I sat in the theater as people began to walk out of Peter Berg’s Lone Survivor, the film based on the book by the same name by Marcus Luttrell, the one Navy SEAL who survived a 2005 raid on a Taliban leader in Afghanistan. The best review I can give you was my experience as the credits rolled. One by one and then in larger groups people got up and left in the quietest procession that I can remember seeing in recent memory.
That is a great testament to the success of the film and the power of the story. Some films are made to entertain, others to persuade or to enlighten. Lone Survivor is a film that exists to bear witness.
Bear witness I did. I watched the dedication of the men who want the honor of standing for their country in one of its most demanding branches of service during the opening credits montage of SEAL school. I saw the camaraderie and support that the SEALS enjoyed on base together, the sort of bond that would drive rescue forces to rush into open battle without any fire support, because their brothers needed them. I saw the professionalism and dedication of the American fighting man highlighted again and again as they trained, marched, measured, and fought.
The son of an Iwo Jima survivor, I have spent my entire life watching and reading military history whenever I could get my hands on it. I have heard survivors’ stories for as long as I could remember.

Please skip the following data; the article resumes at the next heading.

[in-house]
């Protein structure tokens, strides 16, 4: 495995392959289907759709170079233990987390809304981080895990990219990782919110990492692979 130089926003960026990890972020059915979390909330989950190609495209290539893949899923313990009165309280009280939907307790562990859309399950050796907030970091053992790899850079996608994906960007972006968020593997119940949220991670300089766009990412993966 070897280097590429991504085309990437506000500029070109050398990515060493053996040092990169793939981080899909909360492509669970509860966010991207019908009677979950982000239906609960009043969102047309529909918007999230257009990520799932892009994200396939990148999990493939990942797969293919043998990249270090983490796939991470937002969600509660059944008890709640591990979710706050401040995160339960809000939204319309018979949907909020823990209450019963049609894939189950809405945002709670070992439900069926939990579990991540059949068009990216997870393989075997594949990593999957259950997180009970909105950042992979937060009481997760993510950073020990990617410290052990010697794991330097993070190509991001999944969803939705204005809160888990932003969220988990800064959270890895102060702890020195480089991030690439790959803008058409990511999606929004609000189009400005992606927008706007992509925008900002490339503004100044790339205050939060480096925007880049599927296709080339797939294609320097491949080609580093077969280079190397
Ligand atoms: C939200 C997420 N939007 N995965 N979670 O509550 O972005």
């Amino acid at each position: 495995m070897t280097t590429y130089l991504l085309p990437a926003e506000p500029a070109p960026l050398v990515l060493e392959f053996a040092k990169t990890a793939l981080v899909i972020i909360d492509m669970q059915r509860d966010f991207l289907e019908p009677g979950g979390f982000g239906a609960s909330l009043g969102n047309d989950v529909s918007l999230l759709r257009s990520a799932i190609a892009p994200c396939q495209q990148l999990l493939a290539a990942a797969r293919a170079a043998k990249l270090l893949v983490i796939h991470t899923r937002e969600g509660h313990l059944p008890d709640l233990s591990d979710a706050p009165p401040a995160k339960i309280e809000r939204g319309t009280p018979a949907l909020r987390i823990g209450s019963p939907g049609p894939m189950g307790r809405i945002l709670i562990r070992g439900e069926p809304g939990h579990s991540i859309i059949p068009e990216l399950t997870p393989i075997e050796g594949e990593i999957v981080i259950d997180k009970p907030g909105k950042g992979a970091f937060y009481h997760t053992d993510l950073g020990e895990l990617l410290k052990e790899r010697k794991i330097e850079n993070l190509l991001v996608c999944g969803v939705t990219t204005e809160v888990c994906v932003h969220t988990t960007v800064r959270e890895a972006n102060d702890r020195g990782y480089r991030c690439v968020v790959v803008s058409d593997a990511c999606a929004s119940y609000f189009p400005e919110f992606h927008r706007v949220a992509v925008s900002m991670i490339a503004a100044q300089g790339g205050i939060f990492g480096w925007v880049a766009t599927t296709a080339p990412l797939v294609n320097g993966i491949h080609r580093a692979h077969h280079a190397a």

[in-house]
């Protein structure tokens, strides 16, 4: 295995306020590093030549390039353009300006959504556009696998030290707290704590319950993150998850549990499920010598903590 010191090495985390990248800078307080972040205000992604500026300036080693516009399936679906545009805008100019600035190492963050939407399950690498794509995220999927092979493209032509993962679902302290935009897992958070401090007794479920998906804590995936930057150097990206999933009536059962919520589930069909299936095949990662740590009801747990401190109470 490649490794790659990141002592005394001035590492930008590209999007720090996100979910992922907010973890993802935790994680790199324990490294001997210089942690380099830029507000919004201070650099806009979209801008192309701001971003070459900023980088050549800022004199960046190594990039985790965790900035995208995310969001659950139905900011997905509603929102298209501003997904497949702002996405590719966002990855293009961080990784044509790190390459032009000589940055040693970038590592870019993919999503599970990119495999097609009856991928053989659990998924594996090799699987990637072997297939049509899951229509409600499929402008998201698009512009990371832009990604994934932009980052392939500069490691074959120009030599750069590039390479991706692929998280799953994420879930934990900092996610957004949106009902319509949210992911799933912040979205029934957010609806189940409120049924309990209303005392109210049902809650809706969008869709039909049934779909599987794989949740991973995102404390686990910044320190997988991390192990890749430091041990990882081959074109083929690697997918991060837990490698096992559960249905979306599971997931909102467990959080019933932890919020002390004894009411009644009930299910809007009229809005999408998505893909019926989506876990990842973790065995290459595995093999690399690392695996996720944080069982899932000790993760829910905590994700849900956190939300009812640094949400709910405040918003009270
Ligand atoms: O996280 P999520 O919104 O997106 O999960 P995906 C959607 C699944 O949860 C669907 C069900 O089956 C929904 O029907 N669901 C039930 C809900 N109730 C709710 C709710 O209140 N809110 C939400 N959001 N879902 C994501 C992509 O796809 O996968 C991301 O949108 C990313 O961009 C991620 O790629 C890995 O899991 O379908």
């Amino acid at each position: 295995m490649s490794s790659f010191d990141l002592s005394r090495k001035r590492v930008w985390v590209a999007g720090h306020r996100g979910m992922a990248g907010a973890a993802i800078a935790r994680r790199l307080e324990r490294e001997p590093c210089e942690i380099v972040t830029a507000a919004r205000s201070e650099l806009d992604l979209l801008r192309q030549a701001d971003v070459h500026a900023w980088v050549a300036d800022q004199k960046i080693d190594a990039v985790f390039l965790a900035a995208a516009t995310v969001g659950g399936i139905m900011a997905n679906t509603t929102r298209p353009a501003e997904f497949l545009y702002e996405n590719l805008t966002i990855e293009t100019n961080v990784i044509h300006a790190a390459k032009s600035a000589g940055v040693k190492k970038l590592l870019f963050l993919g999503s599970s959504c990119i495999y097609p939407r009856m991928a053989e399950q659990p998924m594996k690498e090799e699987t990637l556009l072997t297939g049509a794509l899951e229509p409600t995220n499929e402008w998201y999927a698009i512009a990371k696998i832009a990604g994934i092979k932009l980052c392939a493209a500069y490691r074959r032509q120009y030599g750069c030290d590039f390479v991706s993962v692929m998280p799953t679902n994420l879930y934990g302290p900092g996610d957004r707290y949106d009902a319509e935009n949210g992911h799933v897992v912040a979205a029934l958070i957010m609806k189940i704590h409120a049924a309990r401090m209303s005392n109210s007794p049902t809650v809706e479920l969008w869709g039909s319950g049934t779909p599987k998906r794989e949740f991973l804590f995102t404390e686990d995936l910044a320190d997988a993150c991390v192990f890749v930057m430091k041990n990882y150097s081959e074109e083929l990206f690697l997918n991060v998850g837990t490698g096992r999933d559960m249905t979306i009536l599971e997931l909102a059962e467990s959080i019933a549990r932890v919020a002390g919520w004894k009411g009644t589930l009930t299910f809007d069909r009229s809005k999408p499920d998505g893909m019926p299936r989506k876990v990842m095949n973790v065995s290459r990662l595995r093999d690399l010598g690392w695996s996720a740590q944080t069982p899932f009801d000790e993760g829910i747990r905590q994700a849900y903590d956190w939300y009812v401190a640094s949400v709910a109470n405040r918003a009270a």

This film does an excellent job. Though the actors involved are not themselves servicemen, they were convincing. The action was well-directed with a mixture of clarity and chaos that conveyed the feeling and ability of the combatants to keep track. The feeling of mortal danger and deadly combat did not, it turns out, require a special effects department that would delight in gore and horror of violence done to mankind. Sacrifice and courage are here in spades, and they are the core of the story.
There are some excellent moral lessons to be learned in this film, the never-quit attitude of the Navy SEALS, the tough moral choices that our servicemen have made to spare lives they did not know at great risk to their own, the sort of choice that defines the line between fighting ability and moral courage. Whether history or fiction, a true fighting story must convey a truth about life or it is not worth telling, and here the choice between safety with evil or danger with integrity was critical and well presented. The choice is not an easy one, and everything hinged upon it.
The film was blissfully free of hateful anti-military stereotypes that Hollywood seems to live on. Military servicemen are not saints or heroes washed in mystic rivers of old. They have flaws, weaknesses, and more, but it is gracious and appropriate that this story is not about that. It is the story of a survivor and the men who fought and died at his side.
I would submit to you that the film functions as an excellent definition of the difference between the words beaten and defeated.